By analogy, we must presume that the Legislature was aware of both Government Code claims provisions and judicial decisions concerning the accrual date for civil actions involving the sexual abuse of a minor at the time it amended section 340.1 to apply to any entity owing a duty of care.   (E.g., Viola v. Department of Managed Health Care (2005) 133 Cal.App.4th 299, 311, 34 Cal.Rptr.3d 626 [“ ‘It is a fundamental rule of statutory construction that “[t]he Legislature ․ is deemed to be aware of statutes and judicial decisions already in existence, and to have enacted or amended a statute in light thereof” ’ ”].) Accordingly, if the Legislature had intended for section 340.1 either to override the claims requirement or to alter the accrual date for actions by minors alleging sexual abuse, it would have said so.  (See Castro v. Sacramento County Fire Protection Dist. (1996) 47 Cal.App.4th 927, 933, 55 Cal.Rptr.2d 193 [court declined to construe “noncontroversial” amendments to Code of Civil Procedure section 473 to create a means by which a plaintiff may escape the Government Code limitations period, as the Legislature  would have expressed such a radical change in legal procedure in unambiguous language].)   Indeed, the Legislature has previously employed unambiguous language to evidence its intent to carve out an exception to the claims requirements.  (See Gov.Code, § 911.4, subd. (c)(2) & (3) [in computing one-year period for the time within which to file an application to present a late claim, time is not counted during which the person is detained or adjudged to be a dependent child of the juvenile court].)

V.C. also points to language in section 340.1, subdivision (c) that the statute applies “[n]otwithstanding any other provision of law” as a clear indication of legislative intent to avoid the claims requirement.  Section 340.1, subdivision (c), however, has limited application to the revival of certain actions that were barred by the applicable statutes of limitations before the 2002 amendments to section 340.1 became effective.   It provides in full:  “Notwithstanding any other provision of law, any claim for damages described in paragraph (2) or (3) of subdivision (a) that is permitted to be filed pursuant to paragraph (2) of subdivision (b) that would otherwise be barred as of January 1, 2003, solely because the applicable statute of limitations has or had expired, is revived, and, in that case, a cause of action may be commenced within one year of January 1, 2003.   Nothing in this subdivision shall be construed to alter the applicable statute of limitations period of an action that is not time barred as of January 1, 2003.”  (Code Civ. Proc., § 340.1, subd. (c).)  Because V.C.'s claim could not have been barred as of January 1, 2003, since it did not accrue until the last molestation in August 2003, section 340.1, subdivision (c) has no application to this action.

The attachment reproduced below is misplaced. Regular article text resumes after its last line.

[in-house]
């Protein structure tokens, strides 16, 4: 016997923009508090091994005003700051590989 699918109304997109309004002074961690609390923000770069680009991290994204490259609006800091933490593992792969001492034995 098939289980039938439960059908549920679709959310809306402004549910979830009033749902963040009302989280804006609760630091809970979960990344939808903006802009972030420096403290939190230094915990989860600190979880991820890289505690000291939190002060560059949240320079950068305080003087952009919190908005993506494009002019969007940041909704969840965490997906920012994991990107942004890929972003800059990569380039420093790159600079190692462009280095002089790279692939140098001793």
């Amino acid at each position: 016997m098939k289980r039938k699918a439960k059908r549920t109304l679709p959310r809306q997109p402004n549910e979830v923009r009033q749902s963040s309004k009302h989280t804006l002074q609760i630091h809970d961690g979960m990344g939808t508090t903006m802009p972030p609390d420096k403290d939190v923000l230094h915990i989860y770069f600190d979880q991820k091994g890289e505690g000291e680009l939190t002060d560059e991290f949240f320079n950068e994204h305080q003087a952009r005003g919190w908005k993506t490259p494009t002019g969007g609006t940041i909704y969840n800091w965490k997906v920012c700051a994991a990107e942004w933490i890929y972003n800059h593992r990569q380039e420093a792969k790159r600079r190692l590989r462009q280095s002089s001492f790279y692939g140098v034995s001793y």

Finally, V.C. contends that the express reference to “a school district” in the legislative history of the 2002 amendments to section 340.1 unequivocally shows that the District should be subject to an action alleging sexual abuse, regardless of the provisions of the Tort Claims Act. Again, we disagree.   At the time of the 2002 amendments, section 340.1 required that an action for childhood sexual abuse brought against the abuser be commenced within eight years of the date the plaintiff attained the age of majority or within three years of the date the plaintiff discovered or reasonably should have discovered that the psychological injury or illness occurring after the age of majority was caused by sexual abuse, whichever occurred later.   (Stats.2002, ch. 149, § 1 (Sen. Bill No. 1779).)   It further provided that actions against third parties who were not the actual abuser could not be commenced after the plaintiff reached age 26.  (Ibid.;  Sen. Com. on Judiciary, Analysis of Sen. Bill No. 1779 (2001-2002 Reg. Sess.) as amended May 2, 2002, p. 3.)